Councillors voice urgent fears on Listowel industry zoning

Councillors sounded an urgent warning on Listowel’s ability to accommodate future industry in a heated appeal to senior management at a meeting of the Listowel Municipal Area on Monday.

ianna Fáil Cllr Jimmy Moloney and Fine Gael Cllr Mike Kennelly took issue with the wording of the draft variation to the town development plan that is proposing to zone 14.1ha in Clieveragh and 9.6ha in Tanavalla as industrial/enterprise/employment, which the Council says ‘would facilitate the consideration of job creation developments’.

However, the councillors said information they obtained since the draft was mooted suggested to them Listowel could find itself faced with the prospect of having no available land for industrial development. The warning was also in the context of Shannon Properties’ sale of the last public lands for industry in Listowel.

“We were led to believe there was enough land zoned to meet our needs going forward…an area that came before you in the meantime was deemed not suitable..when I heard there was no more land I started to question the integrity of the information I was getting….was the information that we got misleading?” Cllr Kennelly asked.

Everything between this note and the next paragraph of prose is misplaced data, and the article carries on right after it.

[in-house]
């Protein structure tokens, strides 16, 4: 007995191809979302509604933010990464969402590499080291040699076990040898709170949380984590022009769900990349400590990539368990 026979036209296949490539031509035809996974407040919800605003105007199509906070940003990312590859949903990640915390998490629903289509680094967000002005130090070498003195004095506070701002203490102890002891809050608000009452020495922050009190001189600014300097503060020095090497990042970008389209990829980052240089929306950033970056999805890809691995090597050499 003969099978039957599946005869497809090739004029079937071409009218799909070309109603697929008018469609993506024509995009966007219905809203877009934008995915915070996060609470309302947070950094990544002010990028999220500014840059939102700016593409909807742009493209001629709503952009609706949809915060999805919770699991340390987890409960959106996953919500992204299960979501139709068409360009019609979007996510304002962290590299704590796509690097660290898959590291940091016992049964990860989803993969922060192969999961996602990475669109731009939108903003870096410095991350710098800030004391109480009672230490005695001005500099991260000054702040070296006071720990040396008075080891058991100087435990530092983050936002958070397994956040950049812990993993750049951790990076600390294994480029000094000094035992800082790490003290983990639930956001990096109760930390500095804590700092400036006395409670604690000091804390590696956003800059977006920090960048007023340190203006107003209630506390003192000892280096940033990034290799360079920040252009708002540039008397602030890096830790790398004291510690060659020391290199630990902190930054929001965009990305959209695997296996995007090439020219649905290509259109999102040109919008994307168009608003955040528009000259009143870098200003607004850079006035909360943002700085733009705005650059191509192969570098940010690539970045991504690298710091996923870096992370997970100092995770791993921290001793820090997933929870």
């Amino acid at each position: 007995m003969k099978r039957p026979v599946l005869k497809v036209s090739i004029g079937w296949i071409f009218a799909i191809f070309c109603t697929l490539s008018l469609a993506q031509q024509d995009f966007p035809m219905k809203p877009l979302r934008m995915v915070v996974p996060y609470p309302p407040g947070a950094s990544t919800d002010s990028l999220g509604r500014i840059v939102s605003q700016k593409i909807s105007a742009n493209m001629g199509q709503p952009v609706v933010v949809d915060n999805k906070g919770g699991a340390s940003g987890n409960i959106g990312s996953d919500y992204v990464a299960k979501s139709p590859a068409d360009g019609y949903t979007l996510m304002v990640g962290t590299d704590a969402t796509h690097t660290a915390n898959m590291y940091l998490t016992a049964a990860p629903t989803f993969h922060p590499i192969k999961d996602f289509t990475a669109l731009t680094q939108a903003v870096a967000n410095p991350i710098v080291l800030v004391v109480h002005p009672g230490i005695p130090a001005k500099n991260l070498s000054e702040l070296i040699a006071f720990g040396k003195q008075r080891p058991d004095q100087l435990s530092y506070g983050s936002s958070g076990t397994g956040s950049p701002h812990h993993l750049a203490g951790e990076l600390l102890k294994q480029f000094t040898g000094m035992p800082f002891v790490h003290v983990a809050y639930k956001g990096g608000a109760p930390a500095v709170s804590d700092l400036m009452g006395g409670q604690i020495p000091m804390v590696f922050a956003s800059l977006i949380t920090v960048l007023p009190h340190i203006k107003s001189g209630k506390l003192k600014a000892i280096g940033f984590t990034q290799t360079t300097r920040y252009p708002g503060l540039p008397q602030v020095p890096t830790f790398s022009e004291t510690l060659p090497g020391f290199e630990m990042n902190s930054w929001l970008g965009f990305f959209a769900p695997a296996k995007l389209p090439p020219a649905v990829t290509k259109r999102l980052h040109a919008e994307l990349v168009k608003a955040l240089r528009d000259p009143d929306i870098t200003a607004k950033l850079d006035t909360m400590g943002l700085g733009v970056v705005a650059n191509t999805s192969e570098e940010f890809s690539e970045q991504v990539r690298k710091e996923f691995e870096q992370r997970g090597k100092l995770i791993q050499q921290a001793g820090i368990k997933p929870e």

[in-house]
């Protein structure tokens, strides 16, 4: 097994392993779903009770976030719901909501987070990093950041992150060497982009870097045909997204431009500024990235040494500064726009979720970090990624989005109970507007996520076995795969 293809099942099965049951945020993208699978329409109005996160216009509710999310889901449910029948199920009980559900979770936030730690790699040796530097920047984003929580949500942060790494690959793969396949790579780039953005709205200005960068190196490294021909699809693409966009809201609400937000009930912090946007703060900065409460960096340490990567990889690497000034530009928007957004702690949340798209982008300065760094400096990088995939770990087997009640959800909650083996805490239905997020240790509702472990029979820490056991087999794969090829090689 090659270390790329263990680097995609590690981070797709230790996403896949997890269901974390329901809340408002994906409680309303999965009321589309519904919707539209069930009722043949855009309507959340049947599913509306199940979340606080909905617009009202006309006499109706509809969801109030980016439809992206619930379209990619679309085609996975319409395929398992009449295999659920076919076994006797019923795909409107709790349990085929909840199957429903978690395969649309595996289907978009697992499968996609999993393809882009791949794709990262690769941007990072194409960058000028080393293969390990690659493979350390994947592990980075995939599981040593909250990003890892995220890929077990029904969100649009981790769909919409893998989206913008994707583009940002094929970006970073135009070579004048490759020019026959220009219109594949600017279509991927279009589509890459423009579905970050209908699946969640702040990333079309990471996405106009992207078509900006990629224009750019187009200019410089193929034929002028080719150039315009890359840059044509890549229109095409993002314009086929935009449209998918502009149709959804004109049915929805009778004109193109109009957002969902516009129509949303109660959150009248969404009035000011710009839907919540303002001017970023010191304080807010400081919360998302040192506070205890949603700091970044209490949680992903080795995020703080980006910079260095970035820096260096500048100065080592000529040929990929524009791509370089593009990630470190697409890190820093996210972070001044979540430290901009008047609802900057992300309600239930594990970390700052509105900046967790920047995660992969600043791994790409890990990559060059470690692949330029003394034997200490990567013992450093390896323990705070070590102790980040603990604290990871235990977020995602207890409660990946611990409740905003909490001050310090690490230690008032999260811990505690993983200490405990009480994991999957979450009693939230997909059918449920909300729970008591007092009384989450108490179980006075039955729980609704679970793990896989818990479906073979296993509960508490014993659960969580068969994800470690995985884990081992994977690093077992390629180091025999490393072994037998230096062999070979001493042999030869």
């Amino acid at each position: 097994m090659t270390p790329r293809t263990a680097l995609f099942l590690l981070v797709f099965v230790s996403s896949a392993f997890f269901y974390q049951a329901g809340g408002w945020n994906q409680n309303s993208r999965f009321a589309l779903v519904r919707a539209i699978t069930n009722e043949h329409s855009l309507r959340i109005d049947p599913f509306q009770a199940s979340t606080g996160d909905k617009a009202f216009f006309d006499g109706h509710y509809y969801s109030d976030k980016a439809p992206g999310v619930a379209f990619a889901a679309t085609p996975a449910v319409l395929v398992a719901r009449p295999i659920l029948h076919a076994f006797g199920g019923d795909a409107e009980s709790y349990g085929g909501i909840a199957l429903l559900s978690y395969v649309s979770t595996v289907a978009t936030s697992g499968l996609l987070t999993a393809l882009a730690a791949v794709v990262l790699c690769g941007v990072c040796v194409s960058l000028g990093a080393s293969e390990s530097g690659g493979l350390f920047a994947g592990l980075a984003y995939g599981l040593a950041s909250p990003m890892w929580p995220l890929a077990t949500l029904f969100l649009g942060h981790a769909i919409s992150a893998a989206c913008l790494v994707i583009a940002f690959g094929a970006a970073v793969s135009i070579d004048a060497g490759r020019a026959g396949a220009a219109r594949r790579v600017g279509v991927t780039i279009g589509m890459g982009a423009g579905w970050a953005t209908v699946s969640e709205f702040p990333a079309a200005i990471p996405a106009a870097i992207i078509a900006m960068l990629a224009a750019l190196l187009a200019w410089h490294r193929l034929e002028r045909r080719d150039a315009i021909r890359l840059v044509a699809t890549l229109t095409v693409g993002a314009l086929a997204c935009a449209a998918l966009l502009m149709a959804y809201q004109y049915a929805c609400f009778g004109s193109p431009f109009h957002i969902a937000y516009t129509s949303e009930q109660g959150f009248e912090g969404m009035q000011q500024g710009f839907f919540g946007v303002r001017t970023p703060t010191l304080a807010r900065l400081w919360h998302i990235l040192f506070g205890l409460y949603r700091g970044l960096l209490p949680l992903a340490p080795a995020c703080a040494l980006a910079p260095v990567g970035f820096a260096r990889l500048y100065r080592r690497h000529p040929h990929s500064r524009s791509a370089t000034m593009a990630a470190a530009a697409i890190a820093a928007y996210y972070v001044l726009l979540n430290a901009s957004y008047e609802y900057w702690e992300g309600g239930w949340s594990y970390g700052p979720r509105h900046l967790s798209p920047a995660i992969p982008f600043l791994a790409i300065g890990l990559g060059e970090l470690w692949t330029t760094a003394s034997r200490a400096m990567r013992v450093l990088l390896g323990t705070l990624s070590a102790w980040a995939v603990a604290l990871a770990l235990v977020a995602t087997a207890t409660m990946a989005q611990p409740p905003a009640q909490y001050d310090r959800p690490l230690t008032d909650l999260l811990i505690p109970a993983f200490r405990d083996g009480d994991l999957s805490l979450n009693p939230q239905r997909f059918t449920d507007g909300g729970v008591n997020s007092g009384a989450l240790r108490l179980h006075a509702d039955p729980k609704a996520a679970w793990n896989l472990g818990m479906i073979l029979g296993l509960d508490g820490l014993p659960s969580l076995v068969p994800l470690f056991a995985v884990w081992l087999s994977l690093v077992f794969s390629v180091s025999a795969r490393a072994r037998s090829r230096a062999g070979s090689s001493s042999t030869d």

“If the 14.1ha is developed and planning went in and the 14.1ha is off the table, as reasonable information coming in suggests, and if somebody else wants to come in the 9.6ha is off the table because it is attached to a multi-national. Where do we send them? Into Tralee?” Cllr Moloney asked.

Senior planner Damien Ginty moved to assure the members that Listowel is adequately served by its zoning strategy, saying that 23ha was more than sufficient: “I want to assure members that there is enough land zoned for industry in Listowel. The reply to the question was correct and I stand over it.

“There are 14.1ha zoned in Clieveragh and a significant quantum of that land is undeveloped…I never have or never would attempt to mislead members.

“In my opinion there is sufficient land zoned….the ownership of land can’t be taken into consideration.”

Mr Ginty said that in the ‘hypothetical’ event of a shortfall the Council would be ‘pro-active’: “Rest assured…as a department we would be the first to address this,” saying the process to initiate a variation would be ‘relatively quick’.

Independent.ie – News